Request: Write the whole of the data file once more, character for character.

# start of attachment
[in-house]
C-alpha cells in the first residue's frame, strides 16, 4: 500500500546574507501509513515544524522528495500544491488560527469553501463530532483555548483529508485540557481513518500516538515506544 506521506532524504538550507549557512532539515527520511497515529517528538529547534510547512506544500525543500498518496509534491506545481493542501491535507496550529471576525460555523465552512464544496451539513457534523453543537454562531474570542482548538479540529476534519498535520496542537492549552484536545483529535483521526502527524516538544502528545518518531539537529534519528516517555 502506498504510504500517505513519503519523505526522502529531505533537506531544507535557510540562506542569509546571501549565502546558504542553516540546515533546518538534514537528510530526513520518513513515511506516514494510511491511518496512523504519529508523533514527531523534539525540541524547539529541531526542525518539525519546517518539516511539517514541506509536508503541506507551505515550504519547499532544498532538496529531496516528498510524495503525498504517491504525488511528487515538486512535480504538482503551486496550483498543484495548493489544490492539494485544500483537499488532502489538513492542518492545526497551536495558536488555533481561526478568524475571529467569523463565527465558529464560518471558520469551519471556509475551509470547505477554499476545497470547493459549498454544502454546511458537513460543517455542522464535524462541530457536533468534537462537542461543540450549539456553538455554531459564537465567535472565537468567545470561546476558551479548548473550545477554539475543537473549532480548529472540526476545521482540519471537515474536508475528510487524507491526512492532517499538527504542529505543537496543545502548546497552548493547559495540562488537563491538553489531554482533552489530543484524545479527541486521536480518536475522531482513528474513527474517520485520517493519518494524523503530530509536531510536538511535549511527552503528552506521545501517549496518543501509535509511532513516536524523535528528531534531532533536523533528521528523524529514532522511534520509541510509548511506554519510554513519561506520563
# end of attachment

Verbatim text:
[in-house]
C-alpha cells in the first residue's frame, strides 16, 4: 500500500546574507501509513515544524522528495500544491488560527469553501463530532483555548483529508485540557481513518500516538515506544 506521506532524504538550507549557512532539515527520511497515529517528538529547534510547512506544500525543500498518496509534491506545481493542501491535507496550529471576525460555523465552512464544496451539513457534523453543537454562531474570542482548538479540529476534519498535520496542537492549552484536545483529535483521526502527524516538544502528545518518531539537529534519528516517555 502506498504510504500517505513519503519523505526522502529531505533537506531544507535557510540562506542569509546571501549565502546558504542553516540546515533546518538534514537528510530526513520518513513515511506516514494510511491511518496512523504519529508523533514527531523534539525540541524547539529541531526542525518539525519546517518539516511539517514541506509536508503541506507551505515550504519547499532544498532538496529531496516528498510524495503525498504517491504525488511528487515538486512535480504538482503551486496550483498543484495548493489544490492539494485544500483537499488532502489538513492542518492545526497551536495558536488555533481561526478568524475571529467569523463565527465558529464560518471558520469551519471556509475551509470547505477554499476545497470547493459549498454544502454546511458537513460543517455542522464535524462541530457536533468534537462537542461543540450549539456553538455554531459564537465567535472565537468567545470561546476558551479548548473550545477554539475543537473549532480548529472540526476545521482540519471537515474536508475528510487524507491526512492532517499538527504542529505543537496543545502548546497552548493547559495540562488537563491538553489531554482533552489530543484524545479527541486521536480518536475522531482513528474513527474517520485520517493519518494524523503530530509536531510536538511535549511527552503528552506521545501517549496518543501509535509511532513516536524523535528528531534531532533536523533528521528523524529514532522511534520509541510509548511506554519510554513519561506520563